Blogging from the Highlands of Scotland until I return to the Murcia region of Spain
in the Autumn for a month or so

'Fair and softly goes far' - Miguel de Cervantes

Tuesday, 27 September 2011

Precipitate decline in traffic at Murcia-San Javier (MJV)

I've written before about the decline in traffic at Murcia-San Javier airport (MJV) in the past few years, but it seems the drop is not only continuing, but accelerating according to a report in today's La Verdad newspaper:
- in the first eight months of 2011, passenger traffic at 905,480 was 7.3% less than for the same period of 2010 (for comparison, El Altet at Alicante (ALC) saw an increase of 7.5% in its traffic over the first eight months of 2011);
- airlines have scheduled 35% fewer flight operations through MJV during October 2011 than during the same month in 2010;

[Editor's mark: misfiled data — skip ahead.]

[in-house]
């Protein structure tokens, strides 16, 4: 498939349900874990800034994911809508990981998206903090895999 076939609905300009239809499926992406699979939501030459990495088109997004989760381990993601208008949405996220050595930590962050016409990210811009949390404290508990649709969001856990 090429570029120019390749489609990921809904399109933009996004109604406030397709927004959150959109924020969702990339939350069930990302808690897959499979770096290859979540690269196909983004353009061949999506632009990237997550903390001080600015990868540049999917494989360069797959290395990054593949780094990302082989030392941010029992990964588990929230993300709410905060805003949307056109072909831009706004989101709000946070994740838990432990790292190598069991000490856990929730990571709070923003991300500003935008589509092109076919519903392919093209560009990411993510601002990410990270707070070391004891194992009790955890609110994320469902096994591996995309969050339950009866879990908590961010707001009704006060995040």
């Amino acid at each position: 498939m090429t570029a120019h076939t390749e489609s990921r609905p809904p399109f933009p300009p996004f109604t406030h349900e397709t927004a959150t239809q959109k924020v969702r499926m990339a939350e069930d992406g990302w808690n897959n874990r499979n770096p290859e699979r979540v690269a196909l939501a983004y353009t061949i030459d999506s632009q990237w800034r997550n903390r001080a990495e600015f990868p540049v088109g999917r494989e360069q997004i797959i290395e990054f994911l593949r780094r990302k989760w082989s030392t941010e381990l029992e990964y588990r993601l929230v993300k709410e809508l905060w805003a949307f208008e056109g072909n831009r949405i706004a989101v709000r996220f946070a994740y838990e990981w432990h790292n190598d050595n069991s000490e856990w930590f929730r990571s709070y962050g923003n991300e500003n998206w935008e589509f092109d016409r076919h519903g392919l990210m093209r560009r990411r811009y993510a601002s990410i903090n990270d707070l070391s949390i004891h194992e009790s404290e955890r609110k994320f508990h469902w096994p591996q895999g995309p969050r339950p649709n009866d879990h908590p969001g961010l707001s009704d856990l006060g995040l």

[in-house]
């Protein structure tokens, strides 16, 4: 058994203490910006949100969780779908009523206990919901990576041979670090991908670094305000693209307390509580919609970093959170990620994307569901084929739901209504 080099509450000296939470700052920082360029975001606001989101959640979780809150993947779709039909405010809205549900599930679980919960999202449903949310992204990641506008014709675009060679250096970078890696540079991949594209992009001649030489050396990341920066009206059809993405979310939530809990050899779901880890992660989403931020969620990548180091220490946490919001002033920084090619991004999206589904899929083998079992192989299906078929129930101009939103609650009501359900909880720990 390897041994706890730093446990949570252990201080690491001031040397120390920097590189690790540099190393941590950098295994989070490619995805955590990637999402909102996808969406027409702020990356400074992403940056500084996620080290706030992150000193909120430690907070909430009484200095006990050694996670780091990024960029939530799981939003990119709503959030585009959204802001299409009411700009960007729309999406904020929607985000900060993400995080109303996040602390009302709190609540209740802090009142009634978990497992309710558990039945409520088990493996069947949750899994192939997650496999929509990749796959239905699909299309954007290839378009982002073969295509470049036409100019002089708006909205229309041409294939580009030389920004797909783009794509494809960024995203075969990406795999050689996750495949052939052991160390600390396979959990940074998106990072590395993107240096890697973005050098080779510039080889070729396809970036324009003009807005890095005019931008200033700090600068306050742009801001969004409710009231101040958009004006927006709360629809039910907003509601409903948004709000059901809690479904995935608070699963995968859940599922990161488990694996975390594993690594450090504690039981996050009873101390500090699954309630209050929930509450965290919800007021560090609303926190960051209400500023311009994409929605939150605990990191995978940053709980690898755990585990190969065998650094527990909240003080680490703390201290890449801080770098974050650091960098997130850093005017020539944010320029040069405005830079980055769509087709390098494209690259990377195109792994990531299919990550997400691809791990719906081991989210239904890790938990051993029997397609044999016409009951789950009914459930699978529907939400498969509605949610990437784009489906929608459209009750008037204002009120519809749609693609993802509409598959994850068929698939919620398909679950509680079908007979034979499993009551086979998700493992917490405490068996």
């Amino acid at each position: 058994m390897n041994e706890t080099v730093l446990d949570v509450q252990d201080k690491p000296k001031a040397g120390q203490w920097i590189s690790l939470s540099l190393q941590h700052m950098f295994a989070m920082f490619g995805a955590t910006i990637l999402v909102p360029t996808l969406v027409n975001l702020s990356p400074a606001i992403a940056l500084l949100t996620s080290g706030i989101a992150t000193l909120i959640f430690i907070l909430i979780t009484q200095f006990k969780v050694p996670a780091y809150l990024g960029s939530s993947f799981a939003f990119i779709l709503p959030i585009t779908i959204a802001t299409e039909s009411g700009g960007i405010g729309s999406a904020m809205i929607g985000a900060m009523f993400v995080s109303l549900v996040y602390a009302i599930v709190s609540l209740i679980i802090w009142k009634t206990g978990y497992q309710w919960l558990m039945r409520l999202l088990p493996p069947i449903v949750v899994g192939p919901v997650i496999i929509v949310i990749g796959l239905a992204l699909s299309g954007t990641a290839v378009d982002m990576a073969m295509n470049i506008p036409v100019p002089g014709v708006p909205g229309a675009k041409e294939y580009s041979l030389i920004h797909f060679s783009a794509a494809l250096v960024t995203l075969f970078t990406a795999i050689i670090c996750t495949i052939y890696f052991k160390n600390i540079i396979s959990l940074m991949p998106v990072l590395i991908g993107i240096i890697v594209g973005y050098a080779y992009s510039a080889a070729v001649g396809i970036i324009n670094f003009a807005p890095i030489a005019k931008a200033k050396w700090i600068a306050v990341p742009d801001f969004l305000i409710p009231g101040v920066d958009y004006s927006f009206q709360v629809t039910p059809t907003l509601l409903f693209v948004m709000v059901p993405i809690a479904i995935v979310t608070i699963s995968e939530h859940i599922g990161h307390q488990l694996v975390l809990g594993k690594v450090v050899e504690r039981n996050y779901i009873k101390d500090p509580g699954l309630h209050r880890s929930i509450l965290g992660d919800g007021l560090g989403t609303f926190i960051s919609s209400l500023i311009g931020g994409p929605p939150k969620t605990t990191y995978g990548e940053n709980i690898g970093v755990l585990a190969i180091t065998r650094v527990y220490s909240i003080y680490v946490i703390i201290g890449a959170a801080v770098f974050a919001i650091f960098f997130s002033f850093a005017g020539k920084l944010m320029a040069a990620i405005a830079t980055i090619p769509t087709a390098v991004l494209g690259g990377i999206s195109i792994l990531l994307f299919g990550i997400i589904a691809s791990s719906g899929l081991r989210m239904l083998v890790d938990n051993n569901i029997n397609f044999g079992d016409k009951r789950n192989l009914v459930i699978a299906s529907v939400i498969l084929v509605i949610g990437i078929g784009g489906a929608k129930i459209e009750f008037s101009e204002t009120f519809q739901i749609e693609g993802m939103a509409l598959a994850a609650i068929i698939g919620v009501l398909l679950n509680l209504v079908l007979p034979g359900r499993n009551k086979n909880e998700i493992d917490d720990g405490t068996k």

- scheduled flight operations will drop even more dramatically in November 2011, with 62% fewer (at 214) than in November 2010 (573);
- on six days (9, 14, 16, 21, 23 and 28) during November 2011, only one flight is scheduled;
- on a further five days (2, 11, 24, 25 and 30) during November 2011, only two flights are scheduled.

This unfortunately ties in with my own anecdotal experience recently - I arrived here in Murcia through MJV last Wednesday afternoon and when we arrived (on EasyJet) there was only one other aeroplane on the tarmac (Ryanair); the airport and carparks, although by no means 'empty', certainly gave the impression that little was going on. As the article reminds us, however, two airlines (Ryanair and Jet2) as recently as July announced new routes for 2012 for San Javier (MJV), Manchester (MAN) and Glasgow (GLA or PIK, not sure which), whilst AENA continues to improve baggage scanning and the apron at MJV, despite the recent announcement that MJV will cease civilian flights once Corvera becomes operational. So definitive answers about what is planned for MJV seem to me to remain somewhat illusory. Perhaps what it illustrates is that the decision taken to close MJV to civilian traffic really was only taken extremely recently, perhaps after the meeting in Madrid during which 'heads were knocked together'?

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